Chromatin immunoprecipitation sequencing (ChIP-seq) is a flexible and powerful technique used by researchers to elucidate how gene regulation is involved with different biological events and with the progression of various conditions like cancer and neurodegenerative diseases.
Researchers use chromatin immunoprecipitation, or ChIP, to identify and characterize protein-DNA interactions in the context of chromatin. ChIP experiments can use varying input samples, chromatin fragmentation methods, and provide ChIP-qPCR or ChIP-seq readouts.
It's time to check out another video from the CST Tech Tips playlist! In this edition of Tech Tips, we'll tackle a common protocol question customers ask our ChIP team: how much antibody to use for chromatin immunoprecipitaion (ChIP) experiments. Adding more antibody isn't always better - watch the video to learn why.
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Researchers who run a lot of chromatin immunoprecipitation "ChIP" assays – maybe even your advisor – might subscribe to the idea that polyclonal antibodies perform better than monoclonal antibodies. But is that always actually true?
It’s worth your time to understand the differences between the two in terms of antigen recognition and specificity, and dispel some myths.
So your experiments and data are funneling you down an inescapable path. You need to show direct gene regulation by your protein of interest. You think to yourself, “Oh, ChIP...”
The success or failure of a chromatin immunprecipitation (ChIP) experiment is highly dependent on the integrity of both the chromatin and the protein epitope, so your method of chromatin preparation can have a significant impact on the quality of your results.
Part one of this series described the importance of including proper controls to your protocols. In Part 2 we discussed how chromatin preparation affects the final outcome of the experiment. Now, let's take a minute to consider the immunoprecipitating antibody.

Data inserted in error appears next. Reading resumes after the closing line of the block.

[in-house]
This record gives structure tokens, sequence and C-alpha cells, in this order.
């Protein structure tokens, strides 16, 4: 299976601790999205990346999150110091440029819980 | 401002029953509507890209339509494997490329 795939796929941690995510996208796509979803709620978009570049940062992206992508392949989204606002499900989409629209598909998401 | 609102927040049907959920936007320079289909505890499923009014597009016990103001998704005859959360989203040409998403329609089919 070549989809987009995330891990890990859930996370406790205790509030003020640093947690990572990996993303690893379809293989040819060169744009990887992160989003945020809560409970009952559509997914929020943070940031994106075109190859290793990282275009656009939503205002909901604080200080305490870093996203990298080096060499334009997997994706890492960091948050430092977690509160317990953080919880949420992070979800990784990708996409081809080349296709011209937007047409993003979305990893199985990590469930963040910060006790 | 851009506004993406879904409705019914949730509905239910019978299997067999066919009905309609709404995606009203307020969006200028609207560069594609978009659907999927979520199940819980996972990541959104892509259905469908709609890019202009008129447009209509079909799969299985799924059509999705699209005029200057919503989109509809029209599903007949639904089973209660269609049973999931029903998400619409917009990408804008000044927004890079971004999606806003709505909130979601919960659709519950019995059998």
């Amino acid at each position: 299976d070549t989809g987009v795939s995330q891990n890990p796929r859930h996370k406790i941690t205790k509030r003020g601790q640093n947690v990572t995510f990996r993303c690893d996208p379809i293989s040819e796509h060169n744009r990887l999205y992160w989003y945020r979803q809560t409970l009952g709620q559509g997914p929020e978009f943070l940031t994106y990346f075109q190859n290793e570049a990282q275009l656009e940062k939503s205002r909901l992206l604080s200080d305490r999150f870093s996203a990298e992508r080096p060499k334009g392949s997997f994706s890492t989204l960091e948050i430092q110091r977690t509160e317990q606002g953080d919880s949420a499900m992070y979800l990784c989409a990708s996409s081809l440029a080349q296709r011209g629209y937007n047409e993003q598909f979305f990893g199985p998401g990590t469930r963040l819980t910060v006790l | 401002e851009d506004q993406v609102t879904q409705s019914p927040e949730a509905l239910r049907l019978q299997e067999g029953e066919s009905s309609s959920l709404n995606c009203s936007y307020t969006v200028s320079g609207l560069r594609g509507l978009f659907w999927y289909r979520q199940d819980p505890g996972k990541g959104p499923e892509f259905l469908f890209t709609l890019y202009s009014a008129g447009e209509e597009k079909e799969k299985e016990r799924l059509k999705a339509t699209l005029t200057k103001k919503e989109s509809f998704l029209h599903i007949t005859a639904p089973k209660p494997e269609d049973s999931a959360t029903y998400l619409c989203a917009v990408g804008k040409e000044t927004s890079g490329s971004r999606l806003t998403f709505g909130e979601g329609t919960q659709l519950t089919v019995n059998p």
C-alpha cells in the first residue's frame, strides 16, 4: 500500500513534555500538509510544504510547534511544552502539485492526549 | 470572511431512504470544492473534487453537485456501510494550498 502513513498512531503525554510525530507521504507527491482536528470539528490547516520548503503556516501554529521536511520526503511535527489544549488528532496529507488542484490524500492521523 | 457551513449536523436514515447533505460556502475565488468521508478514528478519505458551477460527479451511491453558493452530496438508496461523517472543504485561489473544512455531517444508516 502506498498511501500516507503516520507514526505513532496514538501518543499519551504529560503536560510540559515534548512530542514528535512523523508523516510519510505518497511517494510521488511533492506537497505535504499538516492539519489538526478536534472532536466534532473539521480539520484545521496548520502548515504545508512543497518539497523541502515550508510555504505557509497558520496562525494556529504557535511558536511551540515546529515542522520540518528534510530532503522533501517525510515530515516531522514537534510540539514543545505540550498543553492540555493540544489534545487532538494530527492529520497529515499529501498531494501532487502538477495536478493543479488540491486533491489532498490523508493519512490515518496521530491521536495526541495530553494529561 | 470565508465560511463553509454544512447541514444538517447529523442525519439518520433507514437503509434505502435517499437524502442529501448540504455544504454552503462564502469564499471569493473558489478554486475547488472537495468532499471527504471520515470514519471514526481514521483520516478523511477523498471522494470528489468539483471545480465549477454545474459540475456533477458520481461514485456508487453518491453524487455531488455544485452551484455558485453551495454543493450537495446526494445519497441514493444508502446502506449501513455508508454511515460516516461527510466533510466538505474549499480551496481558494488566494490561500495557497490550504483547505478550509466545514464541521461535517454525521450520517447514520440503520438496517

Antibodies that are not highly specific to the target of interest may bind unpredictably and increase the background noise; and this may make it more difficult to detect less abundant or lower stability interactions.
Part one of this series described the importance of including proper controls to your protocols. Now, we will examine how chromatin preparation affects the final outcome of the experiment.
First consider the type of interaction you are trying to detect:
- High-frequency, very stable protein-DNA interactions like those between histones and DNA, occur frequently enough that they may still be detected even if the protocol is not fully optimized.
- Low-frequency, less stable interactions like the binding of polycomb group proteins to specific genes (e.g., Ezh2), may fall under the detection threshold if the protocol fails to safeguard the integrity of the protein and the DNA, or if it relies on an antibody that is not highly specific to the target of interest.
Now it's time to consider your options for preparing your chromatin...
You're a confocal maestro, playing the lasers and the filters and the gain settings like a Stradivarius to generate those eye-catching, data-filled images that turn your peers green with envy. You sit back, work a cross-word puzzle, and watch with confidence while the red and green lights dance down your screen. But what happens when you reach the slide with that random treatment your advisor insisted you include (over your sound objections) . . . and you find your favorite cytoplasmic protein homing into the nucleus like the graduate students after free pizza?
You'll make a bee-line for your advisor, thinking "I may have to eat a little crow, but it's totally worth it." And, right as you're about to knock on his/her door it will hit you - oh, no! - I'm going to have to figure out how to do ChIP.
Don't worry - we can help!
Chromatin Immunoprecipitation (ChIP) is used to examine interactions between protein and DNA within the natural chromatin context of the nucleus. ChIP experiments first require fixing the cells, which cross-links the protein-DNA interactions into place. The chromatin is then broken into fragments and an antibody is used to immunoprecipitate the protein of interest along with any bound DNA. Finally, the cross-linking is reversed and the precipitated DNA is purified. The purified DNA can be subjected to further analysis, such as standard or real-time PCR, microarray, or sequencing.
These experiments are sensitive to the integrity of the chromatin, the quality of the protein epitope and the specificity of the immunoprecipitating antibody; and these variables become even more critical when the protein-DNA interaction under investigation occurs rarely or is unstable.